Although dismissed by authoritative sources such as the World Health Organization and the European Union, some organizations such as the Brazilian Association of Collective Health remain skeptical about the wide scale addition of this insect growth regulator to the water supply. Brazil has currently stopped the use of this chemical in the human water supply.


Frontline Price

Frontline is the more economical choice when you compare NexGard and Frontline. However, it may not be as effective, depending on your geographical region, because of potential pesticide resistance to this older drug. Although it does not require a prescription to buy, you should talk to your vet to make sure these products will be effective in your area.


Frontline Side Effects

Hair loss and/or mild irritation at the site of application is one of the most common side effects of this product. If it lasts more than a few days and/or gets very irritated looking, definitely get in to see your veterinarian.

In some rare cases, some dogs may be hypersensitive to the ingredients in Frontline and have serious reactions to it. Contact your vet immediately if your dog experiences more serious side effects such as a noticeable change in personality, loss of coordination, swelling of the face, seizures, vomiting, diarrhea or a change of appetite lasting more than 24 hours.


How fast does Frontline work?

Although it can take up to 24 hours for the product to distribute evenly over your dog’s skin, once it has done that it takes roughly 4-12 hours to kill fleas and ticks within die 24-48 hours of contact. Notably, the active ingredients kill on contact so these parasites do not even have to bite in order for the poison to take effect.

Frontline products also contain insect growth regulators designed to keep eggs and pupae from developing into adult fleas, thus stopping the lifecycle of these nasty critters. This is especially important if you are dealing with an infestation of fleas.


Frontline Pros and Cons

PROS
  • Does not require a prescription.
  • Kills on contact, versus NexGard which requires fleas and ticks to bite first.
  • Usually less expensive than NexGard products.
  • Kills fleas and ticks on contact with the product, no biting necessary for it to be effective.
  • Does not require ingestion. If your dog happens to have a reaction, you will be able to get it off to stop the reaction.
CONS
  • Fleas in some regions of the country may have developed a resistance to the active ingredients in Frontline Plus. Talk to your vet to find out what is working best in your area.
  • Does not include heartworm protection in either line, unlike NexGard Spectra®.
  • There are some fairly serious environmental concerns about using insect growth regulators since they have been implicated in honey bee colony collapse syndrome and are potentially dangerous to aquatic life.

NexGard and Frontline: Which is safer?

While Frontline and NexGard have both been tested and approved for use for dogs, you may have read on the internet that they are unsafe and can lead to seizures and even death in some dogs.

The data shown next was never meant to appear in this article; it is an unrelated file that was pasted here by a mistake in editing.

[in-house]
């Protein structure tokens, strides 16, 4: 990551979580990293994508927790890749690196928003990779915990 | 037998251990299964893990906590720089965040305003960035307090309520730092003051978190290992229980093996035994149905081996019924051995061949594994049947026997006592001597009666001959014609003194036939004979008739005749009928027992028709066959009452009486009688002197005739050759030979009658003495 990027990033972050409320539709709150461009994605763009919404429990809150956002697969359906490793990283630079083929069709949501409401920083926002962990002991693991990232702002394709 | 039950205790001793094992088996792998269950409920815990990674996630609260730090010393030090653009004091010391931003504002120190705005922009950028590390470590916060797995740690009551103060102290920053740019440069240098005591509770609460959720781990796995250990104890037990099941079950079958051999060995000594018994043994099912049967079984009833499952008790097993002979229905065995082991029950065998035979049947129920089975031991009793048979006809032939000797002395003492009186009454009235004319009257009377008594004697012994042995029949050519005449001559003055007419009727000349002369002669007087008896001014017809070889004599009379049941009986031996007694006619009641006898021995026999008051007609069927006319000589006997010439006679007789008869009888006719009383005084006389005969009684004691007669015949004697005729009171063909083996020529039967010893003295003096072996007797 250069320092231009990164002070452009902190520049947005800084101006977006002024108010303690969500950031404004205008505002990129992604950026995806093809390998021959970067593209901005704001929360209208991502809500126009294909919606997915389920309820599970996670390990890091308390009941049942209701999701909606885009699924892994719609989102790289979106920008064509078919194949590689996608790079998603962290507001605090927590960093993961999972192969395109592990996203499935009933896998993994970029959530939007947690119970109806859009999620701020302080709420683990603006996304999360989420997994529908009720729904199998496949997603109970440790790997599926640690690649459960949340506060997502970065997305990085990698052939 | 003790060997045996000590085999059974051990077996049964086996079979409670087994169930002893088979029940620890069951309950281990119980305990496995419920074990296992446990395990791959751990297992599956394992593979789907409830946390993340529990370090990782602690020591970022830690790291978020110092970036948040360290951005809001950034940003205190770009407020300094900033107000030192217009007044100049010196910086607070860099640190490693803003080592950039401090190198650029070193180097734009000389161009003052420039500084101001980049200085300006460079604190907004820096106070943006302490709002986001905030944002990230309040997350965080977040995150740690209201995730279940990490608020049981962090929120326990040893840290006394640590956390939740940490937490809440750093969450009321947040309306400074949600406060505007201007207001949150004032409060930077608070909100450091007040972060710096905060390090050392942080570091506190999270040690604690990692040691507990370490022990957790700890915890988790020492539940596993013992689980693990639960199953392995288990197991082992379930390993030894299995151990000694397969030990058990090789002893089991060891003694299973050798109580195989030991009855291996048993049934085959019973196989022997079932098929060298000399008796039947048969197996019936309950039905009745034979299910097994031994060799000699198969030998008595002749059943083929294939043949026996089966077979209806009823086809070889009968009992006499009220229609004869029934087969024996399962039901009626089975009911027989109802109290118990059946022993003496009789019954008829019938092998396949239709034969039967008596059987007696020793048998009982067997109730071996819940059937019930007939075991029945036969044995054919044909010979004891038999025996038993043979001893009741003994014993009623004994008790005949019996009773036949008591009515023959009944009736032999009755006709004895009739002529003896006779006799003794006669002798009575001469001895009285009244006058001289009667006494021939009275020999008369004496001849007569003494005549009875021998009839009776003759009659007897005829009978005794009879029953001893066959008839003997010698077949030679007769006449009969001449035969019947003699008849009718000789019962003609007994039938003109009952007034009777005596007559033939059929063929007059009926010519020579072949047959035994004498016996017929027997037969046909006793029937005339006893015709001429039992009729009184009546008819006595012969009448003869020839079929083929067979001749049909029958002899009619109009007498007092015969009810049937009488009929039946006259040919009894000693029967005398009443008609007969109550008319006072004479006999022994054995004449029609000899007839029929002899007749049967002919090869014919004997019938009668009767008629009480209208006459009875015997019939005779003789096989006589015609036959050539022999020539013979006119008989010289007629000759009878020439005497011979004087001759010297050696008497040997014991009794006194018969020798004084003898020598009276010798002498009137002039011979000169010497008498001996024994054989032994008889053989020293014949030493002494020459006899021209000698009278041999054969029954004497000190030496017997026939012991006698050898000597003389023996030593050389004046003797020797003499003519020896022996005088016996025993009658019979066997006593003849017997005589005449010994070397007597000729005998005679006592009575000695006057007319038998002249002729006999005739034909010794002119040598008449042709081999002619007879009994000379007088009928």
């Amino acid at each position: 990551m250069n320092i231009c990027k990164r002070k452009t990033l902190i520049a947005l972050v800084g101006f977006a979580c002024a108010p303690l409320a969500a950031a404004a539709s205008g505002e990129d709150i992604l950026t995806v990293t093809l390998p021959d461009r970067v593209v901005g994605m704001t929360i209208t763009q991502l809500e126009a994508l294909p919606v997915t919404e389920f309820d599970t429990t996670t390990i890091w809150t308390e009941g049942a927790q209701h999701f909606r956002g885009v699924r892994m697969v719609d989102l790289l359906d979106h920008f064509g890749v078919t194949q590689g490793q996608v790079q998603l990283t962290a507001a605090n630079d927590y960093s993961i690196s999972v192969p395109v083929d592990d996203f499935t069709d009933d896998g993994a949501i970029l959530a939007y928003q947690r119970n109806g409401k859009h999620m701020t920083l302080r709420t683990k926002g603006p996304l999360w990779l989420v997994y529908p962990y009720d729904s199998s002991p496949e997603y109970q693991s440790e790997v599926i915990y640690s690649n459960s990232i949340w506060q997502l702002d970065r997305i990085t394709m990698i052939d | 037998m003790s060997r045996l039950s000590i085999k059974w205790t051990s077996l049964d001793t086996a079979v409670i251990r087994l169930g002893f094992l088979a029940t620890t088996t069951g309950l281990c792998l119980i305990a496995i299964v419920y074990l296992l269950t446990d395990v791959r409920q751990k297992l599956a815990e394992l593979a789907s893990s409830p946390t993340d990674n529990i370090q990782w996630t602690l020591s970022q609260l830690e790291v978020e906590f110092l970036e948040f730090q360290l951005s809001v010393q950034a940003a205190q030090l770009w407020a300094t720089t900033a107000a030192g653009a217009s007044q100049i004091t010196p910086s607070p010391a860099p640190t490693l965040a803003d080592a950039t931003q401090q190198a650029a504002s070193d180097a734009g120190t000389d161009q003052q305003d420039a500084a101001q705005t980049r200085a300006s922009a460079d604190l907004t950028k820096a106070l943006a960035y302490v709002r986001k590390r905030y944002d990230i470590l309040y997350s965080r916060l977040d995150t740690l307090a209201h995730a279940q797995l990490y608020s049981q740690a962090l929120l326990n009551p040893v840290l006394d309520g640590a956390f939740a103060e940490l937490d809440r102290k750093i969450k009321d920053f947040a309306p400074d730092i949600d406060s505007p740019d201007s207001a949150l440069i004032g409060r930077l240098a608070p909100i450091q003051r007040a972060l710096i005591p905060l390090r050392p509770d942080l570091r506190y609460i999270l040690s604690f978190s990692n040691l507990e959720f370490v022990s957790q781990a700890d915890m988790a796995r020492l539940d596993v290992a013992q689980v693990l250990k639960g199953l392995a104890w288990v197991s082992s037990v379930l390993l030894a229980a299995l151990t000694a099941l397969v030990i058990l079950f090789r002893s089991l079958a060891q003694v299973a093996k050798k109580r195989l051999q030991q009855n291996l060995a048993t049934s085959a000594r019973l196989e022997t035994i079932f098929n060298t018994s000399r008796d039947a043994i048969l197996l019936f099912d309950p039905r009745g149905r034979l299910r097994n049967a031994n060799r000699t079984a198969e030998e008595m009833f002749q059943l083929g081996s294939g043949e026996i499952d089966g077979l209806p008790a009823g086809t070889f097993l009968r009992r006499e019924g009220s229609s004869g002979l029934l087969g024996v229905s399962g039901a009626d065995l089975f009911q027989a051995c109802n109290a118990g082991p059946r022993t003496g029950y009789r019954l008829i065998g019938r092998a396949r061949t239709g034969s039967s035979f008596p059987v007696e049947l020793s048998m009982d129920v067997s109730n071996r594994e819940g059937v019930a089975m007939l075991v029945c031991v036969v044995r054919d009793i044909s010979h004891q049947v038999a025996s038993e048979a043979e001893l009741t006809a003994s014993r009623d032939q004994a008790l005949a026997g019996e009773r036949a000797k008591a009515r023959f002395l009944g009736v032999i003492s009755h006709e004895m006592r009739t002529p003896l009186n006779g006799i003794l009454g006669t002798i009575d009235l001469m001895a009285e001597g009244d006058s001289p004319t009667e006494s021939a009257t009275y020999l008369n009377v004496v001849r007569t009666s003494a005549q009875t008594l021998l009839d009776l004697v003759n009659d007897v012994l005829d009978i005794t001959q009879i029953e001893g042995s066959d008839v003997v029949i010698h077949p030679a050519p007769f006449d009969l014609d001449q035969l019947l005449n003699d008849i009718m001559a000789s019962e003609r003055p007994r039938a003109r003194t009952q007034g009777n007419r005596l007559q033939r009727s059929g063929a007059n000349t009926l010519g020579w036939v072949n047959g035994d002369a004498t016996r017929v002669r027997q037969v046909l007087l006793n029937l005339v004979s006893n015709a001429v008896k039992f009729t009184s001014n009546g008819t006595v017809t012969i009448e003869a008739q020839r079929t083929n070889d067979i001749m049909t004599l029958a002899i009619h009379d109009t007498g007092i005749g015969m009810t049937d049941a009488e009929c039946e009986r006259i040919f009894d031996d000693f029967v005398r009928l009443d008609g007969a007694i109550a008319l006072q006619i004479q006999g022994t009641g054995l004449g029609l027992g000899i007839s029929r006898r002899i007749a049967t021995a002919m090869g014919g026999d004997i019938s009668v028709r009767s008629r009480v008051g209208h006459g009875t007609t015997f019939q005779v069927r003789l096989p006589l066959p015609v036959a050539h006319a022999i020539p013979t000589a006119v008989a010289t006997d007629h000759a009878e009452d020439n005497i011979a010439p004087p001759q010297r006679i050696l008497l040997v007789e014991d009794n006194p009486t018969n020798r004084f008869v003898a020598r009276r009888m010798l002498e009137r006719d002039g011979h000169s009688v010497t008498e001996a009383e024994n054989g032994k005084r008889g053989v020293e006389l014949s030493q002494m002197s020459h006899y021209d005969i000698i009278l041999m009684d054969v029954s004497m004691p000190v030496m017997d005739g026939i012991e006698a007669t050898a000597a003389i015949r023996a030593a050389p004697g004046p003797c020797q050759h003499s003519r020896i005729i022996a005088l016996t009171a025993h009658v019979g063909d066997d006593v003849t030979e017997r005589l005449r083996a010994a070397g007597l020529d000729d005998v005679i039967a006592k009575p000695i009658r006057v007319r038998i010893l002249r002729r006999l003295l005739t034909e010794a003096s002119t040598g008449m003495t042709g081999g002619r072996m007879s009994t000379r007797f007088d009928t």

Keep in mind that literally millions of our pets are safely using these medications, so even hundreds of dogs experiencing rare side effects is statistically a very small number, even though the stories are very difficult to read.

In terms of which is safer, we did not find any research to confirm if either of these products is safer than the other, although it is fair to say that the active ingredients in Frontline have been used for a longer time frame, thus there is more data to support their safe use.

In addition, Frontline is topical which gives you the advantage of getting it off of your dog should they have an adverse reaction. Since NexGard is oral, once it is in your dog’s system, you will have to ride out any side effects until the medication wears off (in a month).

On the other hand, widespread reports that some regions now have fleas that have become resistant to the active ingredients in Frontline, while not scientifically proven, may make Frontline less effective in your particular area, a safety concern when it comes to flea infestations in some climates. Talk to your vet to be sure if Frontline will be effective in your neck of the woods.

If you would like to try more natural flea and tick preventatives, be sure to check out our informative article on the best flea and tick shampoos, several of which use natural flea and tick killing and repelling essential oils instead of pesticides.


Which is better? Frontline vs. Nexgard

This is a question we can’t answer for you. Unfortunately, the answer is different depending on your location, your dog’s specific health history, and other factors that keep us from making a call either way.

What we suggest is that you work closely with your vet to develop the right flea and tick prevention strategy for your pet.

Keep good records of when you use these products and follow the instructions for dosing and applications carefully. If you notice any side effects, talk with your vet.


Nexguard and Frontline together?

NEVER MIX FLEA AND TICK PRODUCTS. This is such an important rule to follow that we decided to yell it.

The active ingredients in flea and tick products are designed to work as directed, and their toxicity has been studied at certain doses. In addition, many of these medications use different chemicals but act in similar ways, meaning they can have a synergistic effect that is toxic.

If you are using a topical treatment, do not also give your dog an oral treatment. If you are using a spray, do not also use a powder. If you are using a collar, don’t also use the topical drops. Just do not ever mix these products!


Conclusion: Frontline or Nexgard?

We hope this article has helped you learn more about NexGard verses Frontline so that you can work with your vet to chose the flea and tick prevention strategy that is right for your dog.

Do you have a favorite? We love to learn about the experiences our readers are having so feel free to drop us a line and comment below. Let’s get a productive conversation going about which of these products are working for you and your pets.

Let us know your geographical region too…since that might help others in your area find the products working best in your area.